From the University of Washington School of Medicine, 1959 NE Pacific Street, Box 356320, Seattle, WA 98195-6320.
Address correspondence to: Philip S. Spiers, University of Washington School of Medicine, 1959 NE Pacific Street, Box 356320, Seattle, WA 98195-6320; e-mail: email@example.com
In 1970, the Nobel-winning scientist Linus Pauling proposed that mega-doses of vitamin C were efficacious in preventing colds and reducing their symptoms. 1 Subsequent clinical trials have indicated that vitamin C supplementation in large doses has little, if any, effect on an individual’s likelihood of developing a common cold. Even though some believe there is evidence in favor of a small reduction in the duration of symptoms, 2–4 no major medical authority in the United States currently recommends vitamin C supplementation for the prevention or therapy of the common cold.
Until now the unanswered question has been whether dietary vitamin C, rather than supplementation, could affect the incidence or symptoms of the common cold. Two studies published in this issue of Epidemiology 5–6 effectively dampen even that hope.
Both studies relied upon self-diagnosis of a cold episode. Since it is one’s own assessment of malaise that largely determines the extent to which one withdraws from economic or normal daily activities, this approach is arguably more relevant than that of seropositivity. From their validation sub-study, Takkouche and colleagues determined self-diagnosis had a sensitivity of 94% and a specificity of 84%. 6
In addition to their common finding of dietary vitamin C having no effect on the risk of succumbing to the common cold, each study has other observations worthy of note. The study from Spain involving the faculty and staff of five universities found neither vitamin C nor zinc (also measured in the diet) afforded any protection for subjects under high levels of psychological stress. 6 The Finnish study was restricted to males aged 50–69 years who smoked. 5 The lack of a protective effect against the common cold was also demonstrated for dietary levels of vitamin E and β-carotene. In the diet-supplementation arm of the Finnish study, the authors found the relative risk of a cold among men aged 65 or more years who took vitamin E (RR = 0.95) had an upper 95% confidence interval of 1.0. The statistical significance of this observation is questionable, however, if it was simply achieved by searching the data and performing multiple tests.
The two studies in this issue are unlikely to face the criticism received by the earliest studies, which found evidence for effects of vitamin C supplementation on the common cold. In 1975 Dykes and Meier 7 conducted a particularly incisive review of studies supporting Pauling’s hypotheses. With the exception of Anderson et al’ s first study, 8 these studies left serious doubts as to whether their results could be accepted as unbiased. In their second study, Anderson et al9 were unable to replicate the results of their first study.
Table 1 summarizes the results of double-blind randomized studies published since the review by Dykes and Meier. 7 I excluded letters or abstracts with insufficient details of study methodology, and also those studies dealing only with the issue of therapeutic efficacy. Whether the subjects are schoolchildren, 10,11 identical twins, 12,13 or marine recruits, 14 the results suggest that vitamin C supplementation has as little effect upon the average number of sick days as it does upon the incidence. However, the severity scores (peculiar to each study) are consistently less for ascorbic acid recipients. This may be due to an antihistaminic property of vitamin C. 10,17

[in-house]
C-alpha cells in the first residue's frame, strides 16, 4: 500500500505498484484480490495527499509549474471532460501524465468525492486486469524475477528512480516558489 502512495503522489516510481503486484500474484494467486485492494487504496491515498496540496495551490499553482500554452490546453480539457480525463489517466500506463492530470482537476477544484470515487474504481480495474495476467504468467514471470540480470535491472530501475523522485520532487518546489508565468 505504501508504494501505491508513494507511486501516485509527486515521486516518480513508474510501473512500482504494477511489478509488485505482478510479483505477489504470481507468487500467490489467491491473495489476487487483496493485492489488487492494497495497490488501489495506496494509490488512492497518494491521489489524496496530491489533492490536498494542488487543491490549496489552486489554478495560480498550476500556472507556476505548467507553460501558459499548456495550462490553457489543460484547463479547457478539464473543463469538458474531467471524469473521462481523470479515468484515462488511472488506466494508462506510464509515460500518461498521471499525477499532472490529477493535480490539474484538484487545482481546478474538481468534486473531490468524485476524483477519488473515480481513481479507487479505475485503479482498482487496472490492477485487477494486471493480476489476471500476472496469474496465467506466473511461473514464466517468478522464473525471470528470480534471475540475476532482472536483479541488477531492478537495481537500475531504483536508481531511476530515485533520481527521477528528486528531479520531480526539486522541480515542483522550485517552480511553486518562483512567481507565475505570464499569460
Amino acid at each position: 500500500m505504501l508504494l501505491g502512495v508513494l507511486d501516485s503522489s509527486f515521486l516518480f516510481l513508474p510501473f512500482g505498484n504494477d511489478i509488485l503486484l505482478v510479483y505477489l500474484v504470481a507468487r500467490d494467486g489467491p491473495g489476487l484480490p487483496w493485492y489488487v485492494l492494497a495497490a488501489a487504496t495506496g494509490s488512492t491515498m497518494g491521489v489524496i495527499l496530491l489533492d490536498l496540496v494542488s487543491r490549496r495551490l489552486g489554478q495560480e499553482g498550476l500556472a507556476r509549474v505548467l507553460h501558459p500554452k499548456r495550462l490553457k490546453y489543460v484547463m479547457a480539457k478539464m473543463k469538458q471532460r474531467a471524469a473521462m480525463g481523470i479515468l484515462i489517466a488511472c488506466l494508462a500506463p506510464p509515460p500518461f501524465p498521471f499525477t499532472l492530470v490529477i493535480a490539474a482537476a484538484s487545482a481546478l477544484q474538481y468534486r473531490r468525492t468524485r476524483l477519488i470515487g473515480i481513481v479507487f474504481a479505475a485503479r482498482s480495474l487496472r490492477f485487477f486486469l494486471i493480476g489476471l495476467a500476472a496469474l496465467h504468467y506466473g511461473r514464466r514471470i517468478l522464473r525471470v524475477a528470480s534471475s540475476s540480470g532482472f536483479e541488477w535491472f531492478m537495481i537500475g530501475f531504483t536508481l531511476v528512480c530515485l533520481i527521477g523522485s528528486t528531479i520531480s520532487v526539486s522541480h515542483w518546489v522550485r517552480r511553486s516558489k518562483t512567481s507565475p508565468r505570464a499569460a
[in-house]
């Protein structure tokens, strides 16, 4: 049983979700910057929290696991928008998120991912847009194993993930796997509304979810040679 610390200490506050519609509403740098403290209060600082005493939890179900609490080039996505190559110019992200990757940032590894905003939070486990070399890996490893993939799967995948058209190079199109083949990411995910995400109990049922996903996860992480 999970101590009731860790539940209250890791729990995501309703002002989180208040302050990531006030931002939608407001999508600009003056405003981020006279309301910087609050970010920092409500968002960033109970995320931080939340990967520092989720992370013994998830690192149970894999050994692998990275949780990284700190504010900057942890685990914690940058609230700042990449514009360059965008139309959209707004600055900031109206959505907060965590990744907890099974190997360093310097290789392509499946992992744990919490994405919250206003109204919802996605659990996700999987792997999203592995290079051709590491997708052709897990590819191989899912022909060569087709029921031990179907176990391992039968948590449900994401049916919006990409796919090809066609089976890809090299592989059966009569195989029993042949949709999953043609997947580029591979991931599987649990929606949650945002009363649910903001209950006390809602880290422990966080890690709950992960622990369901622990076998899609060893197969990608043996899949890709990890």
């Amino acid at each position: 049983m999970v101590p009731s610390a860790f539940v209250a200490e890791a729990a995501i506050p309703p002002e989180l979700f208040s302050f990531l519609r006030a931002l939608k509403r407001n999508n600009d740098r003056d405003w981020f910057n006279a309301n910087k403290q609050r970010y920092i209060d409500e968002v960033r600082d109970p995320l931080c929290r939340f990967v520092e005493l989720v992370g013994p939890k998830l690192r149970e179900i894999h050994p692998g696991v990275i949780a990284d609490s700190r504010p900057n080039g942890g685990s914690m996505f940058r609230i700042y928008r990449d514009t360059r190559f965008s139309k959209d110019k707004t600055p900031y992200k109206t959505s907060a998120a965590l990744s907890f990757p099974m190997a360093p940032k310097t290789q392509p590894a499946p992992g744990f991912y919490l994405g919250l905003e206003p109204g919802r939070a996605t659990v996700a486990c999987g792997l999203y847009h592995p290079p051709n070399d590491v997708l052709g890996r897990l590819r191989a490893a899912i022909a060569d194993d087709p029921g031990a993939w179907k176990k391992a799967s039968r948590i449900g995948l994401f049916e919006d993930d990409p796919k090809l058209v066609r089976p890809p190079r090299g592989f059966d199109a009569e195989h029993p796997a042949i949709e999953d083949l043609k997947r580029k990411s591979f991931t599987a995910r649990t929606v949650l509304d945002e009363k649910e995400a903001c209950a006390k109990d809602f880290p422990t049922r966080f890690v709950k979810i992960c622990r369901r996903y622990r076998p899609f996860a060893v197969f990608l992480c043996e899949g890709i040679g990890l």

We must be almost at the end of the road with regard to Pauling’s hypotheses. But should we publicly emphasize that there is little effect of vitamin C on the common cold and remove all possibility of placebo benefit? In a clinical trial by Karlowski et al, 18 the average duration of colds in subjects who guessed correctly that they had been given a placebo throughout the study was 8.6 days. In subjects who guessed correctly that they had been given both prophylactic and therapeutic ascorbic acid, cold duration was only 4.8 days. Similar results (6.9 vs 3.7 days) were obtained by Carr et al, 13 except that in this study the longer duration of symptoms was related to a perceived low dose of ascorbic acid and the shorter duration to a perceived high dose. Self-perception of high dose also resulted in a 39% reduction in the incidence.
According to a recent survey, 67% of the general public believes that taking vitamin C reduces cold symptoms. 19 The results of randomized double-blind studies suggest that it is not the symptoms themselves that are significantly affected but the subject’s perception of them. It might be that, were it not for the public’s perceived benefits from vitamin C, the figure of 250 million restricted activity days per year due to colds 20 would be considerably higher. On the other hand, subjects who return to their normal daily activities too soon increase the probability of infecting others. Until it is clearly demonstrated that the risk of spreading infection is more important than the placebo benefits of vitamin C, perhaps a daily dose of up to 250 mg should not be discouraged, provided it is not substituting for an adequate diet. At the same time, however, the public should be informed that for some people a daily dose of 1 g or more of vitamin C over a long period might have adverse health consequences. 21
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